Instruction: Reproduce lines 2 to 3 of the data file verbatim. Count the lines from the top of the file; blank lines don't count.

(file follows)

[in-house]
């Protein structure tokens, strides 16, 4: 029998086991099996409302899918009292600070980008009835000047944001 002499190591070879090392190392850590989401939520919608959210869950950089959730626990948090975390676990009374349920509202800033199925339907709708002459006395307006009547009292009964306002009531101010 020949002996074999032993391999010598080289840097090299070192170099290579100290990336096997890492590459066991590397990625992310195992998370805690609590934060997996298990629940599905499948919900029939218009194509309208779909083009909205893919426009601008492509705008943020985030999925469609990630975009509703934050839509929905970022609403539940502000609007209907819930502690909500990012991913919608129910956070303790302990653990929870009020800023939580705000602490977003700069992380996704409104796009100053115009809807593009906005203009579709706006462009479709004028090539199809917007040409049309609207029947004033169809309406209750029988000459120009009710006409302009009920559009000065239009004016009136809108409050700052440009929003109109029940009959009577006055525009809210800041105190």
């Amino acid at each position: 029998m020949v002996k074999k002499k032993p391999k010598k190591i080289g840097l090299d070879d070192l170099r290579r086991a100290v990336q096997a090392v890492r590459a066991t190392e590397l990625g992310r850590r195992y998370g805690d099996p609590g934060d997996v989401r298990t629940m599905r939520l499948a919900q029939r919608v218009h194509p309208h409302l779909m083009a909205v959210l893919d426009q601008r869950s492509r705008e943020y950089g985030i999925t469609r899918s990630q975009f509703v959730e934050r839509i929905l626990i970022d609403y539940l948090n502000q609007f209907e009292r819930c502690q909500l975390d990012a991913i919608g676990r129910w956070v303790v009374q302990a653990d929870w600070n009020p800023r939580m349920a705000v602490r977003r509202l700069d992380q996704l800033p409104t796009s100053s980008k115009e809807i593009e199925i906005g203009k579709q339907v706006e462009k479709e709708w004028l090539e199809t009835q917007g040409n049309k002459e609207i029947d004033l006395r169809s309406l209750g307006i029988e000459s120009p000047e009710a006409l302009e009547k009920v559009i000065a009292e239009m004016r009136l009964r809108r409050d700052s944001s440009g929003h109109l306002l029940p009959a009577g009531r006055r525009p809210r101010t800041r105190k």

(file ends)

């Protein structure tokens, strides 16, 4: 029998086991099996409302899918009292600070980008009835000047944001 002499190591070879090392190392850590989401939520919608959210869950950089959730626990948090975390676990009374349920509202800033199925339907709708002459006395307006009547009292009964306002009531101010 020949002996074999032993391999010598080289840097090299070192170099290579100290990336096997890492590459066991590397990625992310195992998370805690609590934060997996298990629940599905499948919900029939218009194509309208779909083009909205893919426009601008492509705008943020985030999925469609990630975009509703934050839509929905970022609403539940502000609007209907819930502690909500990012991913919608129910956070303790302990653990929870009020800023939580705000602490977003700069992380996704409104796009100053115009809807593009906005203009579709706006462009479709004028090539199809917007040409049309609207029947004033169809309406209750029988000459120009009710006409302009009920559009000065239009004016009136809108409050700052440009929003109109029940009959009577006055525009809210800041105190």
């Amino acid at each position: 029998m020949v002996k074999k002499k032993p391999k010598k190591i080289g840097l090299d070879d070192l170099r290579r086991a100290v990336q096997a090392v890492r590459a066991t190392e590397l990625g992310r850590r195992y998370g805690d099996p609590g934060d997996v989401r298990t629940m599905r939520l499948a919900q029939r919608v218009h194509p309208h409302l779909m083009a909205v959210l893919d426009q601008r869950s492509r705008e943020y950089g985030i999925t469609r899918s990630q975009f509703v959730e934050r839509i929905l626990i970022d609403y539940l948090n502000q609007f209907e009292r819930c502690q909500l975390d990012a991913i919608g676990r129910w956070v303790v009374q302990a653990d929870w600070n009020p800023r939580m349920a705000v602490r977003r509202l700069d992380q996704l800033p409104t796009s100053s980008k115009e809807i593009e199925i906005g203009k579709q339907v706006e462009k479709e709708w004028l090539e199809t009835q917007g040409n049309k002459e609207i029947d004033l006395r169809s309406l209750g307006i029988e000459s120009p000047e009710a006409l302009e009547k009920v559009i000065a009292e239009m004016r009136l009964r809108r409050d700052s944001s440009g929003h109109l306002l029940p009959a009577g009531r006055r525009p809210r101010t800041r105190k």